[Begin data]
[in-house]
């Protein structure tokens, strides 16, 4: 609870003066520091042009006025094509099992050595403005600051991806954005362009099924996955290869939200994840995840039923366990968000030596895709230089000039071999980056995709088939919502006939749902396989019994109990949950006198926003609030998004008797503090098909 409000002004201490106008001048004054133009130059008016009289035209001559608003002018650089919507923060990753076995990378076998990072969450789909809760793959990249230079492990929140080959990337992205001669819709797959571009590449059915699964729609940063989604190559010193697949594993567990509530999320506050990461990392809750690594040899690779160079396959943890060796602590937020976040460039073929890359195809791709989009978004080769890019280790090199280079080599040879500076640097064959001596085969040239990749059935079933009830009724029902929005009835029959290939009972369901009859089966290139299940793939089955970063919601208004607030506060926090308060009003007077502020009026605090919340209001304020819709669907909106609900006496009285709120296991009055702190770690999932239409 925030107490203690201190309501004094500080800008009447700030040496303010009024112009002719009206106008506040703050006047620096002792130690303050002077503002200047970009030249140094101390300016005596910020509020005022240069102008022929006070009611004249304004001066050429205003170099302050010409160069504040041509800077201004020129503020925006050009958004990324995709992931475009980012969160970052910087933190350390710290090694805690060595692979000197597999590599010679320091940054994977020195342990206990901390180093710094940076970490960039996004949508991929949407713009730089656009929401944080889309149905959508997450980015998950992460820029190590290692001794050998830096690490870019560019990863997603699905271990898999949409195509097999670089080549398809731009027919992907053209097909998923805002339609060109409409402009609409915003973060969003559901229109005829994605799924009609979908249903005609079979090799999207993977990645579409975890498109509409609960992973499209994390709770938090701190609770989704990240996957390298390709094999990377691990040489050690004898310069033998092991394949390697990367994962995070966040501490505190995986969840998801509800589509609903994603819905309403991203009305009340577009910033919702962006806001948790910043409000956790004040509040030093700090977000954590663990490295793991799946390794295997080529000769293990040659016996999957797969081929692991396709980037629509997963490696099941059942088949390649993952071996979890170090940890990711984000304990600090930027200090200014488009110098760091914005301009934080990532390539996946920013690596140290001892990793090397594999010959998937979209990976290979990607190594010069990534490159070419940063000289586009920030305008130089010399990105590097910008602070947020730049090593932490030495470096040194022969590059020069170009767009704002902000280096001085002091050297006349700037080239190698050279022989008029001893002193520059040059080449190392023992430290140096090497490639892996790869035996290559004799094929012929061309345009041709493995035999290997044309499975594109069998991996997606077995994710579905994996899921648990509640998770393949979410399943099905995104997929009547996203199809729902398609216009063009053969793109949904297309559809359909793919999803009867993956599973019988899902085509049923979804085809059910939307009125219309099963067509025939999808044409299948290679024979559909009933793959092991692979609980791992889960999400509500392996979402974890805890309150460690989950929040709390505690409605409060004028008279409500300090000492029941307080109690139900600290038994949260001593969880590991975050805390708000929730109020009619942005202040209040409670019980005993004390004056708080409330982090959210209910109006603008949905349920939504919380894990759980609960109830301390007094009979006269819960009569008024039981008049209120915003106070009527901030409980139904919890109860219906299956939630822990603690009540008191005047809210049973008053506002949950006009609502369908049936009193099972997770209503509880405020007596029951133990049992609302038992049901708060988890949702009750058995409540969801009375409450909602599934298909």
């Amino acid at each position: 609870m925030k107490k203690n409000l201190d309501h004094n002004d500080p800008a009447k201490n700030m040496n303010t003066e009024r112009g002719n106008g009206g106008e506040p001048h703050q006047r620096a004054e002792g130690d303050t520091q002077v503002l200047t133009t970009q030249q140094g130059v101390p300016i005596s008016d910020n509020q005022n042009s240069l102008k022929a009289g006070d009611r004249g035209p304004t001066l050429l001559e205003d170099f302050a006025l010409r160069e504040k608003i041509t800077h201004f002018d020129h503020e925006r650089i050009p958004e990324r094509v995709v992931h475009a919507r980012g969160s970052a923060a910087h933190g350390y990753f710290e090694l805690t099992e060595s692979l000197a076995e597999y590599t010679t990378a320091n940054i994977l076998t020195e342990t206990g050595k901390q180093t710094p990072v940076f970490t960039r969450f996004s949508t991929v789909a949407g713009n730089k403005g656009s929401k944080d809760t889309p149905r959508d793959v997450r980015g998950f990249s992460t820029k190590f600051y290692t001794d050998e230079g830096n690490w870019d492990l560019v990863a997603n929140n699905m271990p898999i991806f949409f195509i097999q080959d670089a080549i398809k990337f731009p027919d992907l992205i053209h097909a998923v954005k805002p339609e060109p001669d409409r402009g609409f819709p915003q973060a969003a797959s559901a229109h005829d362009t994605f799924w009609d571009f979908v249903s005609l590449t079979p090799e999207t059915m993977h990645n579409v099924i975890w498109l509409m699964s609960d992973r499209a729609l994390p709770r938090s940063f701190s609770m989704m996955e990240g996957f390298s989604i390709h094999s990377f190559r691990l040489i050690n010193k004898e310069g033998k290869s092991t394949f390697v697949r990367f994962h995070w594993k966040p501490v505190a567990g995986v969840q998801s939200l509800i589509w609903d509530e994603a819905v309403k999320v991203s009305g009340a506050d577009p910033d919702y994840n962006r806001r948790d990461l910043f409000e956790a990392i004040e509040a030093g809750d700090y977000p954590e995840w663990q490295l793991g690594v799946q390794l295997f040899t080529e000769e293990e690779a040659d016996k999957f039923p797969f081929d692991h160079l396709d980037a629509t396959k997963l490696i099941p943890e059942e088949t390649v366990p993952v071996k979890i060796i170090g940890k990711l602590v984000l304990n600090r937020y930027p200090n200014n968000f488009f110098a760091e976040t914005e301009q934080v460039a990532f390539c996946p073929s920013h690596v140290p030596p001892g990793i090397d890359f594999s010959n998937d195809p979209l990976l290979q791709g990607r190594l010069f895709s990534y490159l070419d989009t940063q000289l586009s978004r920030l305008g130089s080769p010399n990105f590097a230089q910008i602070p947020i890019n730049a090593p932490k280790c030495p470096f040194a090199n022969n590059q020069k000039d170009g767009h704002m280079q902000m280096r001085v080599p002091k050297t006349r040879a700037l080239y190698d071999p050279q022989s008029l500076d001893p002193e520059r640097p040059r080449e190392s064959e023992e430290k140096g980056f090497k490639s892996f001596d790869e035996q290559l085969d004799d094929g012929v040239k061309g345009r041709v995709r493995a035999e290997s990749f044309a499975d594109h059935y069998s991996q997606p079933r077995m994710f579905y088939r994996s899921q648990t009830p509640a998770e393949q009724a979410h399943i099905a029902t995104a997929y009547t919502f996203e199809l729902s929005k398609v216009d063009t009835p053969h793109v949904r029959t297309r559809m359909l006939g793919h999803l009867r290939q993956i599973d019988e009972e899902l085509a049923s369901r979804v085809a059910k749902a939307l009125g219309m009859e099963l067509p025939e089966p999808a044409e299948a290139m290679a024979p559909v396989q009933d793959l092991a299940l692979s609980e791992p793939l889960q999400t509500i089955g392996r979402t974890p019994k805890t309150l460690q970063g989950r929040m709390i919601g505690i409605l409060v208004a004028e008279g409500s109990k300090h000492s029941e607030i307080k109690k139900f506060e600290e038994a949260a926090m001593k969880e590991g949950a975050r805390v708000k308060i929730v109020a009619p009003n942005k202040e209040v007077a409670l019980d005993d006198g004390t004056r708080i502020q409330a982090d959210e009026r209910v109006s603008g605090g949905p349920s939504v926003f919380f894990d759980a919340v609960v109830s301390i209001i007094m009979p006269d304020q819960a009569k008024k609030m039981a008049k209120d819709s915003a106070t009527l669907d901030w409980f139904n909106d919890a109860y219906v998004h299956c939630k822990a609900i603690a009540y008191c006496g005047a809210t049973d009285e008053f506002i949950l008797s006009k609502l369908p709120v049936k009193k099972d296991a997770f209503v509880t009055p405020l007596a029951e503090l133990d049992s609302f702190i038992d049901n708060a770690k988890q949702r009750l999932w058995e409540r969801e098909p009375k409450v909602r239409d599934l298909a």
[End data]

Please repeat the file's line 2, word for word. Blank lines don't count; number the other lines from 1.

């Protein structure tokens, strides 16, 4: 609870003066520091042009006025094509099992050595403005600051991806954005362009099924996955290869939200994840995840039923366990968000030596895709230089000039071999980056995709088939919502006939749902396989019994109990949950006198926003609030998004008797503090098909 409000002004201490106008001048004054133009130059008016009289035209001559608003002018650089919507923060990753076995990378076998990072969450789909809760793959990249230079492990929140080959990337992205001669819709797959571009590449059915699964729609940063989604190559010193697949594993567990509530999320506050990461990392809750690594040899690779160079396959943890060796602590937020976040460039073929890359195809791709989009978004080769890019280790090199280079080599040879500076640097064959001596085969040239990749059935079933009830009724029902929005009835029959290939009972369901009859089966290139299940793939089955970063919601208004607030506060926090308060009003007077502020009026605090919340209001304020819709669907909106609900006496009285709120296991009055702190770690999932239409 925030107490203690201190309501004094500080800008009447700030040496303010009024112009002719009206106008506040703050006047620096002792130690303050002077503002200047970009030249140094101390300016005596910020509020005022240069102008022929006070009611004249304004001066050429205003170099302050010409160069504040041509800077201004020129503020925006050009958004990324995709992931475009980012969160970052910087933190350390710290090694805690060595692979000197597999590599010679320091940054994977020195342990206990901390180093710094940076970490960039996004949508991929949407713009730089656009929401944080889309149905959508997450980015998950992460820029190590290692001794050998830096690490870019560019990863997603699905271990898999949409195509097999670089080549398809731009027919992907053209097909998923805002339609060109409409402009609409915003973060969003559901229109005829994605799924009609979908249903005609079979090799999207993977990645579409975890498109509409609960992973499209994390709770938090701190609770989704990240996957390298390709094999990377691990040489050690004898310069033998092991394949390697990367994962995070966040501490505190995986969840998801509800589509609903994603819905309403991203009305009340577009910033919702962006806001948790910043409000956790004040509040030093700090977000954590663990490295793991799946390794295997080529000769293990040659016996999957797969081929692991396709980037629509997963490696099941059942088949390649993952071996979890170090940890990711984000304990600090930027200090200014488009110098760091914005301009934080990532390539996946920013690596140290001892990793090397594999010959998937979209990976290979990607190594010069990534490159070419940063000289586009920030305008130089010399990105590097910008602070947020730049090593932490030495470096040194022969590059020069170009767009704002902000280096001085002091050297006349700037080239190698050279022989008029001893002193520059040059080449190392023992430290140096090497490639892996790869035996290559004799094929012929061309345009041709493995035999290997044309499975594109069998991996997606077995994710579905994996899921648990509640998770393949979410399943099905995104997929009547996203199809729902398609216009063009053969793109949904297309559809359909793919999803009867993956599973019988899902085509049923979804085809059910939307009125219309099963067509025939999808044409299948290679024979559909009933793959092991692979609980791992889960999400509500392996979402974890805890309150460690989950929040709390505690409605409060004028008279409500300090000492029941307080109690139900600290038994949260001593969880590991975050805390708000929730109020009619942005202040209040409670019980005993004390004056708080409330982090959210209910109006603008949905349920939504919380894990759980609960109830301390007094009979006269819960009569008024039981008049209120915003106070009527901030409980139904919890109860219906299956939630822990603690009540008191005047809210049973008053506002949950006009609502369908049936009193099972997770209503509880405020007596029951133990049992609302038992049901708060988890949702009750058995409540969801009375409450909602599934298909």